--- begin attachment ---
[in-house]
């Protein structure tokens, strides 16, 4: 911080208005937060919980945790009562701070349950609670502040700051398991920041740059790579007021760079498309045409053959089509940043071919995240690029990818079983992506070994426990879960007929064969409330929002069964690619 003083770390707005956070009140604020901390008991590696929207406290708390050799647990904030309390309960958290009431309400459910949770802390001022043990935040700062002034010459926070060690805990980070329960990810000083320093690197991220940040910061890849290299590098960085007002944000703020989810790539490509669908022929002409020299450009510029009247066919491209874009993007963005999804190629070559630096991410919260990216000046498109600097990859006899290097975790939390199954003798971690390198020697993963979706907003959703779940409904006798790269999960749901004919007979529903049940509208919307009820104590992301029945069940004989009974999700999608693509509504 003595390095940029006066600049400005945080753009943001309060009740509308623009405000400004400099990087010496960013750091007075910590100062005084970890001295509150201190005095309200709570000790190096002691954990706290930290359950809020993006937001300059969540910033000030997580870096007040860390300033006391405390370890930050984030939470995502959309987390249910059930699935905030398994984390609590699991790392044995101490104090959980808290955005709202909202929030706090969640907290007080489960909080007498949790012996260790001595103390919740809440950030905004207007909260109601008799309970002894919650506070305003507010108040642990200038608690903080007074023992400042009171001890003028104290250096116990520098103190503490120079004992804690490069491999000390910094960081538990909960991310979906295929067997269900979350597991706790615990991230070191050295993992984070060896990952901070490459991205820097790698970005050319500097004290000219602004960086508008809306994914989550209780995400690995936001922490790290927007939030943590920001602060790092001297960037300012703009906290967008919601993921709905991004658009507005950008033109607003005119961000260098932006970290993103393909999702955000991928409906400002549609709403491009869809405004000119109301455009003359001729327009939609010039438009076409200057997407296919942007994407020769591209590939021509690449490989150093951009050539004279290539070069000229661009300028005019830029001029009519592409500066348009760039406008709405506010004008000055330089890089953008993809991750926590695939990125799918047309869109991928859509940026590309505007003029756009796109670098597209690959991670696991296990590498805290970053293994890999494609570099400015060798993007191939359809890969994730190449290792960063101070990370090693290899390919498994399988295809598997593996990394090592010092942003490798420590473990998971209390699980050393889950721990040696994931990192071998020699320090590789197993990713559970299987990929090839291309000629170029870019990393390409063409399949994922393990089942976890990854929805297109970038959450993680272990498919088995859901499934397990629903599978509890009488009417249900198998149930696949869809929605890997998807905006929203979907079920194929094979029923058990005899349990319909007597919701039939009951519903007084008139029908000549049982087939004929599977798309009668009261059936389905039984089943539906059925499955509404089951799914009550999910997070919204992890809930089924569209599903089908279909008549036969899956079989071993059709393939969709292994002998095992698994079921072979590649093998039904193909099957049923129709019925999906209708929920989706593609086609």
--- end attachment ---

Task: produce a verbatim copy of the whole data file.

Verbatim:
[in-house]
């Protein structure tokens, strides 16, 4: 911080208005937060919980945790009562701070349950609670502040700051398991920041740059790579007021760079498309045409053959089509940043071919995240690029990818079983992506070994426990879960007929064969409330929002069964690619 003083770390707005956070009140604020901390008991590696929207406290708390050799647990904030309390309960958290009431309400459910949770802390001022043990935040700062002034010459926070060690805990980070329960990810000083320093690197991220940040910061890849290299590098960085007002944000703020989810790539490509669908022929002409020299450009510029009247066919491209874009993007963005999804190629070559630096991410919260990216000046498109600097990859006899290097975790939390199954003798971690390198020697993963979706907003959703779940409904006798790269999960749901004919007979529903049940509208919307009820104590992301029945069940004989009974999700999608693509509504 003595390095940029006066600049400005945080753009943001309060009740509308623009405000400004400099990087010496960013750091007075910590100062005084970890001295509150201190005095309200709570000790190096002691954990706290930290359950809020993006937001300059969540910033000030997580870096007040860390300033006391405390370890930050984030939470995502959309987390249910059930699935905030398994984390609590699991790392044995101490104090959980808290955005709202909202929030706090969640907290007080489960909080007498949790012996260790001595103390919740809440950030905004207007909260109601008799309970002894919650506070305003507010108040642990200038608690903080007074023992400042009171001890003028104290250096116990520098103190503490120079004992804690490069491999000390910094960081538990909960991310979906295929067997269900979350597991706790615990991230070191050295993992984070060896990952901070490459991205820097790698970005050319500097004290000219602004960086508008809306994914989550209780995400690995936001922490790290927007939030943590920001602060790092001297960037300012703009906290967008919601993921709905991004658009507005950008033109607003005119961000260098932006970290993103393909999702955000991928409906400002549609709403491009869809405004000119109301455009003359001729327009939609010039438009076409200057997407296919942007994407020769591209590939021509690449490989150093951009050539004279290539070069000229661009300028005019830029001029009519592409500066348009760039406008709405506010004008000055330089890089953008993809991750926590695939990125799918047309869109991928859509940026590309505007003029756009796109670098597209690959991670696991296990590498805290970053293994890999494609570099400015060798993007191939359809890969994730190449290792960063101070990370090693290899390919498994399988295809598997593996990394090592010092942003490798420590473990998971209390699980050393889950721990040696994931990192071998020699320090590789197993990713559970299987990929090839291309000629170029870019990393390409063409399949994922393990089942976890990854929805297109970038959450993680272990498919088995859901499934397990629903599978509890009488009417249900198998149930696949869809929605890997998807905006929203979907079920194929094979029923058990005899349990319909007597919701039939009951519903007084008139029908000549049982087939004929599977798309009668009261059936389905039984089943539906059925499955509404089951799914009550999910997070919204992890809930089924569209599903089908279909008549036969899956079989071993059709393939969709292994002998095992698994079921072979590649093998039904193909099957049923129709019925999906209708929920989706593609086609």